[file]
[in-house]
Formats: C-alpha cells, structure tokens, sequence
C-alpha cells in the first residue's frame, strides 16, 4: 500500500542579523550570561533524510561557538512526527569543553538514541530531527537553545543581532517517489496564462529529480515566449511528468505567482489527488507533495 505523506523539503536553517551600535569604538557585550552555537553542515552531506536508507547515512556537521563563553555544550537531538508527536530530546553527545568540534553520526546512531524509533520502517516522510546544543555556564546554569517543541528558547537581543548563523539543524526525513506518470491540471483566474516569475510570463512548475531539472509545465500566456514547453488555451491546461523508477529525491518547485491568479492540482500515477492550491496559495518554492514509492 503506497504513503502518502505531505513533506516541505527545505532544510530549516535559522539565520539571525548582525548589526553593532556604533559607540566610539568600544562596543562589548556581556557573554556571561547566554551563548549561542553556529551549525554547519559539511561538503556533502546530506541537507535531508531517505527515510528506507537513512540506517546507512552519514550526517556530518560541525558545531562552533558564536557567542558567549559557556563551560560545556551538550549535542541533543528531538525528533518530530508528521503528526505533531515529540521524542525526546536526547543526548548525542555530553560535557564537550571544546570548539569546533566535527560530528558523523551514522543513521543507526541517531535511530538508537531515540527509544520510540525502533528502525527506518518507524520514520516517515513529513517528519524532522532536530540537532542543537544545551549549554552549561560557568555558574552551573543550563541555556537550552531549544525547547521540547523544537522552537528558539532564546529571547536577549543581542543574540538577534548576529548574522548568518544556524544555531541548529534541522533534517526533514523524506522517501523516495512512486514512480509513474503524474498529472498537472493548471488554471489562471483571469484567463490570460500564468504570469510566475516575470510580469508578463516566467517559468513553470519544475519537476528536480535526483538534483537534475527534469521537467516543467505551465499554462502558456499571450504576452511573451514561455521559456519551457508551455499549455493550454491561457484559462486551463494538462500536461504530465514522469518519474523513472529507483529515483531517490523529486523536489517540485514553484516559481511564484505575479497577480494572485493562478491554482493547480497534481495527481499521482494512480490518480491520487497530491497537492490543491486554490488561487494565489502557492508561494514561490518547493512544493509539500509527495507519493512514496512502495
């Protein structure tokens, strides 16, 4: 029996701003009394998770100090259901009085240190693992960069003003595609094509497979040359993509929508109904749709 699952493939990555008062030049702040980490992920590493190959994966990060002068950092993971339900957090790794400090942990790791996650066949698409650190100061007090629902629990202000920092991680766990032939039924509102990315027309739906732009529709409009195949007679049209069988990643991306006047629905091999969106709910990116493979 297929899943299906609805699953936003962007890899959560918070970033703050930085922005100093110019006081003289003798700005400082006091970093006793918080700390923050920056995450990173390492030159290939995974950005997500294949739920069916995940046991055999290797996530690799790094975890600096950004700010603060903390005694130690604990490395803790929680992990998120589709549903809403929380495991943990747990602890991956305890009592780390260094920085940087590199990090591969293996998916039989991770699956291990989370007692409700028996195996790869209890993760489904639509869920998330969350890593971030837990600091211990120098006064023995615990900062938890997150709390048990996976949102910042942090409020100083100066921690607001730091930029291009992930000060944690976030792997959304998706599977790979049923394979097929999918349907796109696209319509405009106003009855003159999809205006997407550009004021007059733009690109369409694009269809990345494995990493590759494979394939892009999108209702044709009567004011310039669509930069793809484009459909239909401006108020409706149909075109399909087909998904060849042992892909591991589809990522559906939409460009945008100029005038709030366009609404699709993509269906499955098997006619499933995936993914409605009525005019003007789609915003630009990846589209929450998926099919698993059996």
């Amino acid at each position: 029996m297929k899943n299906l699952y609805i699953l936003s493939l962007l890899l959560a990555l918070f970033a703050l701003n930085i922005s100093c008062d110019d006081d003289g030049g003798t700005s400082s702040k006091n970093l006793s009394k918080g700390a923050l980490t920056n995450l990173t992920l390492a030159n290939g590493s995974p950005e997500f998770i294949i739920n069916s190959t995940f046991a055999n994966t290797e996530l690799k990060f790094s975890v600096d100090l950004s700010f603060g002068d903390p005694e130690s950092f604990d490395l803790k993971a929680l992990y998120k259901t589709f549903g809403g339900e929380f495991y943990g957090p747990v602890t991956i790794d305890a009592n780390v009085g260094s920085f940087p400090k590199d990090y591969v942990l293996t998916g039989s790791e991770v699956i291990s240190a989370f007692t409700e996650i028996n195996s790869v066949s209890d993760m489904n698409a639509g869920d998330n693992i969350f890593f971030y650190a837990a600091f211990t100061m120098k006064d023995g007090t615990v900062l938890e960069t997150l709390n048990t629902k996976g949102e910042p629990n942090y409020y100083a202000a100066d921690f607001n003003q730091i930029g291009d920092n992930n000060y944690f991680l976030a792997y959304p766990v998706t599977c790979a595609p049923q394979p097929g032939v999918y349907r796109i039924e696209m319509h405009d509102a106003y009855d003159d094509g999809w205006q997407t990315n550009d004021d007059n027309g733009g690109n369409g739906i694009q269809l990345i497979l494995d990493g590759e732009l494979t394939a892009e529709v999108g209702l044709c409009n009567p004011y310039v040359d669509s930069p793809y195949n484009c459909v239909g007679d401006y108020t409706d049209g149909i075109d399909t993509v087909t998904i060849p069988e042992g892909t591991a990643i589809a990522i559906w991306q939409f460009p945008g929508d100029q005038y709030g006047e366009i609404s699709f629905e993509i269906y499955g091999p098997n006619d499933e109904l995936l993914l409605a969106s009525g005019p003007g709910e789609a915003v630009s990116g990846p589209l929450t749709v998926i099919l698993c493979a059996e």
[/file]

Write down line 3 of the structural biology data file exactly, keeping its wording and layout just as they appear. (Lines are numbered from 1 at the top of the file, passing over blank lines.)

C-alpha cells in the first residue's frame, strides 16, 4: 500500500542579523550570561533524510561557538512526527569543553538514541530531527537553545543581532517517489496564462529529480515566449511528468505567482489527488507533495 505523506523539503536553517551600535569604538557585550552555537553542515552531506536508507547515512556537521563563553555544550537531538508527536530530546553527545568540534553520526546512531524509533520502517516522510546544543555556564546554569517543541528558547537581543548563523539543524526525513506518470491540471483566474516569475510570463512548475531539472509545465500566456514547453488555451491546461523508477529525491518547485491568479492540482500515477492550491496559495518554492514509492 503506497504513503502518502505531505513533506516541505527545505532544510530549516535559522539565520539571525548582525548589526553593532556604533559607540566610539568600544562596543562589548556581556557573554556571561547566554551563548549561542553556529551549525554547519559539511561538503556533502546530506541537507535531508531517505527515510528506507537513512540506517546507512552519514550526517556530518560541525558545531562552533558564536557567542558567549559557556563551560560545556551538550549535542541533543528531538525528533518530530508528521503528526505533531515529540521524542525526546536526547543526548548525542555530553560535557564537550571544546570548539569546533566535527560530528558523523551514522543513521543507526541517531535511530538508537531515540527509544520510540525502533528502525527506518518507524520514520516517515513529513517528519524532522532536530540537532542543537544545551549549554552549561560557568555558574552551573543550563541555556537550552531549544525547547521540547523544537522552537528558539532564546529571547536577549543581542543574540538577534548576529548574522548568518544556524544555531541548529534541522533534517526533514523524506522517501523516495512512486514512480509513474503524474498529472498537472493548471488554471489562471483571469484567463490570460500564468504570469510566475516575470510580469508578463516566467517559468513553470519544475519537476528536480535526483538534483537534475527534469521537467516543467505551465499554462502558456499571450504576452511573451514561455521559456519551457508551455499549455493550454491561457484559462486551463494538462500536461504530465514522469518519474523513472529507483529515483531517490523529486523536489517540485514553484516559481511564484505575479497577480494572485493562478491554482493547480497534481495527481499521482494512480490518480491520487497530491497537492490543491486554490488561487494565489502557492508561494514561490518547493512544493509539500509527495507519493512514496512502495